If the estate is taxable and lifetime gifts are not accounted for, this could result in the incorrect amount of inheritance being paid which could result in penalties or claims from the beneficiaries, which if there is no money left in the estate the Personal Representatives could be personally liable to settle.
Claims Against the Estate
It is important that Personal Representatives take appropriate steps and professional advice in relation to claims against an estate in order that they do not become personally liable for any legal fees involved.
Income & Capital Gains Tax
Personal Representatives are responsible for paying income tax on any income that has been received by the estate from the date of death and also through the period of administration. They are also responsible for reporting any capital gains that are made in the estate.
If income or gains are not accounted for and reported correctly then this could result in penalties that the Personal Representatives may be liable to settle.
Insuring & Securing Vacant Property
It is essential that a Personal Representative updates property insurance to vacant possession insurance when the deceased’s property has become unoccupied. If this is not done, the property insurance could be void and the Personal representatives could be held liable for any claims.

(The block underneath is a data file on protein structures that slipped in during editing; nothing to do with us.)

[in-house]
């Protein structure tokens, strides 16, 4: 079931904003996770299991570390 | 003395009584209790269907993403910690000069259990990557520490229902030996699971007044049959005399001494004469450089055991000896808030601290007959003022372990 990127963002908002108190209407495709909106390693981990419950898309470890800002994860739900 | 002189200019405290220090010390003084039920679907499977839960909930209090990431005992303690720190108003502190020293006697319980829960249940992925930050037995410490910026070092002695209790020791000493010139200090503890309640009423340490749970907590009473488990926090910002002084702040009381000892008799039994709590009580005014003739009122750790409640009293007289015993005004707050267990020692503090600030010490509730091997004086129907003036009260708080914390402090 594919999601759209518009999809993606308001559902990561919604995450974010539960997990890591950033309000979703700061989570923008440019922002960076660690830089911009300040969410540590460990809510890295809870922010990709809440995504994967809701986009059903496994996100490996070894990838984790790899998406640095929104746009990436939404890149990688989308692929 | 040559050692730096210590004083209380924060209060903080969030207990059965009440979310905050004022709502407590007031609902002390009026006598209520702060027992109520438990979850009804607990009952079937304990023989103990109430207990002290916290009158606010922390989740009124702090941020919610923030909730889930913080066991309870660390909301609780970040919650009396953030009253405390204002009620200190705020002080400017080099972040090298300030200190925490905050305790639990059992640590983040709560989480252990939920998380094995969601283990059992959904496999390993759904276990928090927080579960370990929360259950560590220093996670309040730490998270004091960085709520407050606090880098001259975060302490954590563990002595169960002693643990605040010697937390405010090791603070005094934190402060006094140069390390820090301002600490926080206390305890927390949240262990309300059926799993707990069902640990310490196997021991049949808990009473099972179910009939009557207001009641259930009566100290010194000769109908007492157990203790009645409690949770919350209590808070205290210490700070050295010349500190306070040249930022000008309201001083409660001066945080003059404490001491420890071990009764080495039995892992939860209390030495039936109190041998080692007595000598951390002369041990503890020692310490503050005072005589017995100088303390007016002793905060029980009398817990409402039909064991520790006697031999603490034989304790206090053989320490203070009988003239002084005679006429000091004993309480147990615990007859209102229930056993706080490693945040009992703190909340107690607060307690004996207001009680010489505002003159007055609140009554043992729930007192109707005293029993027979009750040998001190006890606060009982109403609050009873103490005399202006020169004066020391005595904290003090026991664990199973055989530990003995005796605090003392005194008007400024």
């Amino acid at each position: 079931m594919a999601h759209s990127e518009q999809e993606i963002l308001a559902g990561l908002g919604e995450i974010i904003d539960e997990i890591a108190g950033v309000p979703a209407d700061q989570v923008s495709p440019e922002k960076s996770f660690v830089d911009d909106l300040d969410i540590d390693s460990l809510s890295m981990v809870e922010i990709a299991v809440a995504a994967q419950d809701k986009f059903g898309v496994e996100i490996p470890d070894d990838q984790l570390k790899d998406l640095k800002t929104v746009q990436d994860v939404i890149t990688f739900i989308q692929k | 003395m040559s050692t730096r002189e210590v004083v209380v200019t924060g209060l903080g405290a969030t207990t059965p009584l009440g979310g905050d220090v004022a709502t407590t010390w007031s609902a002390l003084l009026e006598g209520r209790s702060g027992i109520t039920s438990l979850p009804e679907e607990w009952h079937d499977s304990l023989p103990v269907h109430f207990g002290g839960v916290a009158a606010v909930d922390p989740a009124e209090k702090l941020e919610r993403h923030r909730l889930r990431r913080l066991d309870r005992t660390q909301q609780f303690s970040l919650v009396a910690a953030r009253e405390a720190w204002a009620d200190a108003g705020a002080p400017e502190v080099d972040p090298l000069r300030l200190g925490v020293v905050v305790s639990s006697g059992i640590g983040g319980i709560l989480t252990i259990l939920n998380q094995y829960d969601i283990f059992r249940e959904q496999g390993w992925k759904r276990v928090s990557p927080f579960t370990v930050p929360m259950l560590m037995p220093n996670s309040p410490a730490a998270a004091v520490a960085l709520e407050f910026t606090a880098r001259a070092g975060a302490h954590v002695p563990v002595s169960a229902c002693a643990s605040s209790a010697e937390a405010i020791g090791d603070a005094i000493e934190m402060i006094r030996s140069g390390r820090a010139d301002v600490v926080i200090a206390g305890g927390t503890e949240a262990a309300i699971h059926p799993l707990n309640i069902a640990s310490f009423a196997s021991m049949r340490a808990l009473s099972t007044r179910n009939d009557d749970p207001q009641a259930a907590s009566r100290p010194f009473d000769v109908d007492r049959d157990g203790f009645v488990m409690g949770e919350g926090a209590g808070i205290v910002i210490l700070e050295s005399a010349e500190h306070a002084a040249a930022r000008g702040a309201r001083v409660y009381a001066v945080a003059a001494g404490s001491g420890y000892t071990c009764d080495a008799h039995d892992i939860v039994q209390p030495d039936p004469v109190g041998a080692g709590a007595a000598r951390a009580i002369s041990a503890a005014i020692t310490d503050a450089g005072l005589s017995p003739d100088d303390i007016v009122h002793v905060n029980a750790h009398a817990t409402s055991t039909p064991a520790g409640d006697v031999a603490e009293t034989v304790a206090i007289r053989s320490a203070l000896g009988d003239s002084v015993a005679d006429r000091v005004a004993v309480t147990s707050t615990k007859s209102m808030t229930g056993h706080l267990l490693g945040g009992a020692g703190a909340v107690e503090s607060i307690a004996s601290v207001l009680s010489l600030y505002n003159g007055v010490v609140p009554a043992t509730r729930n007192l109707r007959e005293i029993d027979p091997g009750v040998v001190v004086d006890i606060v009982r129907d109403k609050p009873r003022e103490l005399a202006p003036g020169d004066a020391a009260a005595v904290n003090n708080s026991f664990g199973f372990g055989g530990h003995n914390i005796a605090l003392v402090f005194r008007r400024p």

Personal Representatives should also ensure that the property is secure and visit the property at least once a week to comply with the terms of the vacant possession insurance.
It is essential that Personal Representatives also check whether the deceased has set up any trusts and what duties and liabilities arise under these.
Distribution & Putting Statutory Notices in Place
Personal Representatives are responsible for distributing the estate to the beneficiaries. However, before this is done they need to ensure that all liabilities in the estate are settled. As a Personal Representatives it is best practice to put place Statutory Notices for Creditors to avoid personal liability for unknown debts.